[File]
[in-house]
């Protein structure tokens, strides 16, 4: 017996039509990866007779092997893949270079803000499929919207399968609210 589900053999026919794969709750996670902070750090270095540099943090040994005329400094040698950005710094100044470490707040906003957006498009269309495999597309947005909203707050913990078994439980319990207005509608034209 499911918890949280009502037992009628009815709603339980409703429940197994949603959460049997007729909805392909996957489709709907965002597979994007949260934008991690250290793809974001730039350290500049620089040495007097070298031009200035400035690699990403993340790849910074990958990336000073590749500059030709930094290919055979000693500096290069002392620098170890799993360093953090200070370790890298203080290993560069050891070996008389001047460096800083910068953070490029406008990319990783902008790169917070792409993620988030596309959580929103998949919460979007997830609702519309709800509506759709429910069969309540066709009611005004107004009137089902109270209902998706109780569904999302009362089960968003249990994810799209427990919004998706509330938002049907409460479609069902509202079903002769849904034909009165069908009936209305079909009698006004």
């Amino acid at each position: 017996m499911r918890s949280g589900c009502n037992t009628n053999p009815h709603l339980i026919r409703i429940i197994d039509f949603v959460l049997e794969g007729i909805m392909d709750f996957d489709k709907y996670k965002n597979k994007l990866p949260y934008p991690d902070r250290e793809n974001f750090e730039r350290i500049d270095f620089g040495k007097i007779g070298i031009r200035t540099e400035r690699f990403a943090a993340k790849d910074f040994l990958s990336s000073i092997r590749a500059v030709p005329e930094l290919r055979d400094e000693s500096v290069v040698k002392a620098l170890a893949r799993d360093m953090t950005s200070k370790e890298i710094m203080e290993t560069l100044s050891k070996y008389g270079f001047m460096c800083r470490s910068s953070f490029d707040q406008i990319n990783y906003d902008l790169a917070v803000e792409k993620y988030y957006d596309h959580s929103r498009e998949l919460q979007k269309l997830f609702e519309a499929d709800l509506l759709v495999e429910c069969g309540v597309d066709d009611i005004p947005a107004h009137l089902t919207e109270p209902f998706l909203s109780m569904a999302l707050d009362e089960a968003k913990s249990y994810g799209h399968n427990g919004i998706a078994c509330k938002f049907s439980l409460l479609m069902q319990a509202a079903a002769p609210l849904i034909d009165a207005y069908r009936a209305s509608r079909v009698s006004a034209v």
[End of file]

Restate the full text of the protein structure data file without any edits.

[in-house]
């Protein structure tokens, strides 16, 4: 017996039509990866007779092997893949270079803000499929919207399968609210 589900053999026919794969709750996670902070750090270095540099943090040994005329400094040698950005710094100044470490707040906003957006498009269309495999597309947005909203707050913990078994439980319990207005509608034209 499911918890949280009502037992009628009815709603339980409703429940197994949603959460049997007729909805392909996957489709709907965002597979994007949260934008991690250290793809974001730039350290500049620089040495007097070298031009200035400035690699990403993340790849910074990958990336000073590749500059030709930094290919055979000693500096290069002392620098170890799993360093953090200070370790890298203080290993560069050891070996008389001047460096800083910068953070490029406008990319990783902008790169917070792409993620988030596309959580929103998949919460979007997830609702519309709800509506759709429910069969309540066709009611005004107004009137089902109270209902998706109780569904999302009362089960968003249990994810799209427990919004998706509330938002049907409460479609069902509202079903002769849904034909009165069908009936209305079909009698006004």
């Amino acid at each position: 017996m499911r918890s949280g589900c009502n037992t009628n053999p009815h709603l339980i026919r409703i429940i197994d039509f949603v959460l049997e794969g007729i909805m392909d709750f996957d489709k709907y996670k965002n597979k994007l990866p949260y934008p991690d902070r250290e793809n974001f750090e730039r350290i500049d270095f620089g040495k007097i007779g070298i031009r200035t540099e400035r690699f990403a943090a993340k790849d910074f040994l990958s990336s000073i092997r590749a500059v030709p005329e930094l290919r055979d400094e000693s500096v290069v040698k002392a620098l170890a893949r799993d360093m953090t950005s200070k370790e890298i710094m203080e290993t560069l100044s050891k070996y008389g270079f001047m460096c800083r470490s910068s953070f490029d707040q406008i990319n990783y906003d902008l790169a917070v803000e792409k993620y988030y957006d596309h959580s929103r498009e998949l919460q979007k269309l997830f609702e519309a499929d709800l509506l759709v495999e429910c069969g309540v597309d066709d009611i005004p947005a107004h009137l089902t919207e109270p209902f998706l909203s109780m569904a999302l707050d009362e089960a968003k913990s249990y994810g799209h399968n427990g919004i998706a078994c509330k938002f049907s439980l409460l479609m069902q319990a509202a079903a002769p609210l849904i034909d009165a207005y069908r009936a209305s509608r079909v009698s006004a034209v």